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  • Writer's pictureAnn Wagner

To serve. Lessons in Leadership

Memorial Day is a day for remembrance and reflection. And gratitude. For those that gave the ultimate sacrifice, and for those that served. I think of all those whose paths have crossed with mine - whether I knew them briefly or they have become family. I read earlier today an article on lessons of leadership from the military. I think about what it means to be a leader, in the military, regardless of rank or title.  I think about what it means to be a leader in our own lives. While I cannot pretend to know what it's like to serve in the military, I like to think I do know about leadership.  As a title, but more so, I hope, at its purest definition. And for those that are close to my heart that have served, I can tell you they are leaders of the highest caliber. 

A couple of weeks ago I had the immense pleasure to spend a few days on the Bowling Green University campus, joining the Clark Inclusive Scholars Program (an individualized post-secondary certificate program for students with intellectual developmental disabilities) on a week-long immersion.  I facilitated a session on leadership for 10 Clark Students, 7 mentor students and 2 faculty.  As I was preparing it,  I was a bit unsure how it would go (while I am a former special ed teacher, my more recent experiences in facilitating or coaching on the topic of leadership have primarily been with executives or members of a management team). But man, what a privilege to help these students consider what makes a leader, outside of the job title. Too often people confuse leadership with authority. 

Following a brief discussion on how to define leadership, I asked the question: “How do you want to be?” I love this question.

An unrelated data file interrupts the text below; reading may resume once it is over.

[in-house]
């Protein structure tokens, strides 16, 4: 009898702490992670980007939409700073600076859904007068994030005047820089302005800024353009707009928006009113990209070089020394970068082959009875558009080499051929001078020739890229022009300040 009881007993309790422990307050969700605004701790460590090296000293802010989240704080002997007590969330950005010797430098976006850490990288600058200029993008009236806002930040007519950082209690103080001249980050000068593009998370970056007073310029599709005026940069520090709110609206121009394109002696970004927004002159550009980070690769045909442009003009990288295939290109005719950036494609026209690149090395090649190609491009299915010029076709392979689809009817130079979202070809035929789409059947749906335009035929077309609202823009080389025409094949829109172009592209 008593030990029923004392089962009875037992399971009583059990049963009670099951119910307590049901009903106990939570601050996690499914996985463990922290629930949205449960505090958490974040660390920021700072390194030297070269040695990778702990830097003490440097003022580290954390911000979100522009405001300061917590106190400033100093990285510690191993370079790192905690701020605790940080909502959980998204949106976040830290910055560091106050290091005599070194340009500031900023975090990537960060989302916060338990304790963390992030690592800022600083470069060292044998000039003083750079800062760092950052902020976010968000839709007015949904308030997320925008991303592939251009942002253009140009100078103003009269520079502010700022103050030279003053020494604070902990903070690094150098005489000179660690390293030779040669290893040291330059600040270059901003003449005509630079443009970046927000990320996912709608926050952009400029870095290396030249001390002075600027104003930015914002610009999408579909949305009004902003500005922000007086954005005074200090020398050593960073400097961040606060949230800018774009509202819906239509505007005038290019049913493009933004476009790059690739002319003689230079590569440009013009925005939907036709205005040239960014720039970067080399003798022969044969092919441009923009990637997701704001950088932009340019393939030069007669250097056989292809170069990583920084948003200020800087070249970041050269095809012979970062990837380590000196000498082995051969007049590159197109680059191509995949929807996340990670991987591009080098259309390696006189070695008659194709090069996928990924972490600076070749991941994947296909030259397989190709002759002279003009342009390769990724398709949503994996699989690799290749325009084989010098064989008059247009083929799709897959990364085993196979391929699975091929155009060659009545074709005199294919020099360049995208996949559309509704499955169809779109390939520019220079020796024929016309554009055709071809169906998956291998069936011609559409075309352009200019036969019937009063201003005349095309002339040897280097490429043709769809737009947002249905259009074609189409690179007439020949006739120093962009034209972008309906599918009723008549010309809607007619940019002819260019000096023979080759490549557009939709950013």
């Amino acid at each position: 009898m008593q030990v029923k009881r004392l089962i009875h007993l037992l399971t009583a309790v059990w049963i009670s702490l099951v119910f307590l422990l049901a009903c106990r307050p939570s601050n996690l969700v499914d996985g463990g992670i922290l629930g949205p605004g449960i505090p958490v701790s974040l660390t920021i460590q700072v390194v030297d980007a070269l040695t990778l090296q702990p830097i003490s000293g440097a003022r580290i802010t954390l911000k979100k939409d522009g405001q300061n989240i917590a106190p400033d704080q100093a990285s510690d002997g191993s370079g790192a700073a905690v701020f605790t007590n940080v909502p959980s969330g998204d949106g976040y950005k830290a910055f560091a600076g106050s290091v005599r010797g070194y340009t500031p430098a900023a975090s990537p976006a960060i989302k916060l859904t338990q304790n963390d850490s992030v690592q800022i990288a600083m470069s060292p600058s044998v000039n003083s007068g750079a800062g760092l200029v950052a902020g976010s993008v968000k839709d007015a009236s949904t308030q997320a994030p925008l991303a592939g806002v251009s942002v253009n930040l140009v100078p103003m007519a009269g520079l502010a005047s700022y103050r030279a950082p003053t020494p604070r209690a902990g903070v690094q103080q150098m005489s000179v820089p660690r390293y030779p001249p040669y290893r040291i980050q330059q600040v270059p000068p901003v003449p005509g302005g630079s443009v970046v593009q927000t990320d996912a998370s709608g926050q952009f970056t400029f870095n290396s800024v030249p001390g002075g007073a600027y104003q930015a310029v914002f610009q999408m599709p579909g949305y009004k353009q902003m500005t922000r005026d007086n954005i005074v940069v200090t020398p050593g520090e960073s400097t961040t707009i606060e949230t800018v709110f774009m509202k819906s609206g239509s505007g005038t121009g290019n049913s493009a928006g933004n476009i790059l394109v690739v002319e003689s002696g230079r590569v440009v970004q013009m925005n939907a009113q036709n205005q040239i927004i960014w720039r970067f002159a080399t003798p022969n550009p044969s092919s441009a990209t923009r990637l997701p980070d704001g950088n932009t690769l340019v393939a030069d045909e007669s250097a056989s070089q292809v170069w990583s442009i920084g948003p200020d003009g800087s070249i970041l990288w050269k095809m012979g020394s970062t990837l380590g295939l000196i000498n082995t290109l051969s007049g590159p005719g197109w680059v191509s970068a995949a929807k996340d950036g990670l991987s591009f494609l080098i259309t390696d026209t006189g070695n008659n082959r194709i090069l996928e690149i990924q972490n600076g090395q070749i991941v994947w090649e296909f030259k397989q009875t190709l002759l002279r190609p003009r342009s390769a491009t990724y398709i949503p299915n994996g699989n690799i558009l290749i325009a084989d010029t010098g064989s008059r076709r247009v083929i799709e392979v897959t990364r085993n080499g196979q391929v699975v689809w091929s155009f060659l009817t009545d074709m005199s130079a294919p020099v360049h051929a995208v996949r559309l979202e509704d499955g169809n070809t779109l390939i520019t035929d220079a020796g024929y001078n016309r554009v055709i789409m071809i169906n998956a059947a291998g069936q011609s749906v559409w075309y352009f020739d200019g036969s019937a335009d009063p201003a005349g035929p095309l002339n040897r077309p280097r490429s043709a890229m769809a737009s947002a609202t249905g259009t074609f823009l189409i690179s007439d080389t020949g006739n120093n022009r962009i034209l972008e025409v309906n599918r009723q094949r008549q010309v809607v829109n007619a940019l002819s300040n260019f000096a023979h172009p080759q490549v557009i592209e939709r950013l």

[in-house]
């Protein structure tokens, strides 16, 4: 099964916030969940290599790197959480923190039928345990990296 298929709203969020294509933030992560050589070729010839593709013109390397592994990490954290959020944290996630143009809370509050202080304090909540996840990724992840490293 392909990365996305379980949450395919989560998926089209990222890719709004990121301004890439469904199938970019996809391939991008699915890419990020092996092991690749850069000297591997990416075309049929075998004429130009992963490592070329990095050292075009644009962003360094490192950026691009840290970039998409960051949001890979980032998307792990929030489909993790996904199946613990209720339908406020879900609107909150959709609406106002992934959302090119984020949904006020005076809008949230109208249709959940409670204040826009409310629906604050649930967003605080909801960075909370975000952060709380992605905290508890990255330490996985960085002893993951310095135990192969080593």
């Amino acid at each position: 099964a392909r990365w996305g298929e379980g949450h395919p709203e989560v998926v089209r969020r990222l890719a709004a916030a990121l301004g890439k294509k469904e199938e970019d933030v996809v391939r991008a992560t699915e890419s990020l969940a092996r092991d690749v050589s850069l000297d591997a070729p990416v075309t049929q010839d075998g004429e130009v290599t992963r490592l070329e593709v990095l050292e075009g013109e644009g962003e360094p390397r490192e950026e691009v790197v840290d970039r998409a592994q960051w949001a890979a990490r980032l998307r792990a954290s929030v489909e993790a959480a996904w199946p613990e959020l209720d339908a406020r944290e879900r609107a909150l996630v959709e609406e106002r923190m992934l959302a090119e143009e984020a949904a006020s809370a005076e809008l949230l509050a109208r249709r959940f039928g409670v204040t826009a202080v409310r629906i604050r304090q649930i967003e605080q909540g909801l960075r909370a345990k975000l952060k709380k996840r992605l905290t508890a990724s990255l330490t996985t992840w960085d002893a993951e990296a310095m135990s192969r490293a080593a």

Regardless of who you are, what role you have, your age or experiences, one of the most important jobs we have is to be our own leader.  As Warren Bennis (Founding Chairman of the Leadership Institute at the Univ of Southern California) stated, “Becoming a leader is synonymous with becoming yourself.  It's precisely that simple, and it is also that difficult.”

I believe today is a day that honors leadership, and therefore can offer profound lessons on leadership.  My top three:


  1. Dedication to a greater purpose –  Leaders know the importance of a team.  There is a common purpose. I am reminded of the movie “Society of Snow” about the plane crash in the Andes and how 19 people survived for 72 days.  How did they survive?  They came together.  They answered the question – who do I want to be, and how do we make that happen? This snowballs into trust, common bonds, and a culture where everyone is motivated towards the same mission, the same shared vision. They were able to put individual purpose aside and focus on team purpose.  The dedication is inspiring → leaders motivate people to put their best efforts towards a common goal. 

  2. Importance of Resilience and Perseverance –  Leaders fail courageously but keep getting up. They understand that success is not achieved without the willingness to learn, to grow, and to change.  Failing isn't just about making a mistake.  It's choosing to try your absolute best when the outcome is uncertain.  It's giving it your all when you have no control over the outcome, but knowing that you have control over how you will act, respond, and grow. That's failing courageously. 

  3. Focus Attention where it needs to be –  The number of distractions we are faced with today seem to multiply like Gremlins in a waterfall.  Leaders know the priorities, and can keep the focus and motivation where it needs to be.  This is not about ignoring other important items, but it is about knowing when and where THEIR attention needs to be, at that specific moment.


Someone said to me recently who was in the military, “Imagine getting up every morning, putting on a helmet, and strapping a rifle to your back…”  To which I replied, “I cannot.” 

I cannot come even close to imagining that. 


But what I do know, is that navigating that, or anything else life throws our way, takes leadership.  It takes us learning to become our best selves.  Whether you have served in the military or are a student learning how to live independently - we are all leaders of our own lives. 



So ask yourself: How do you want to be?

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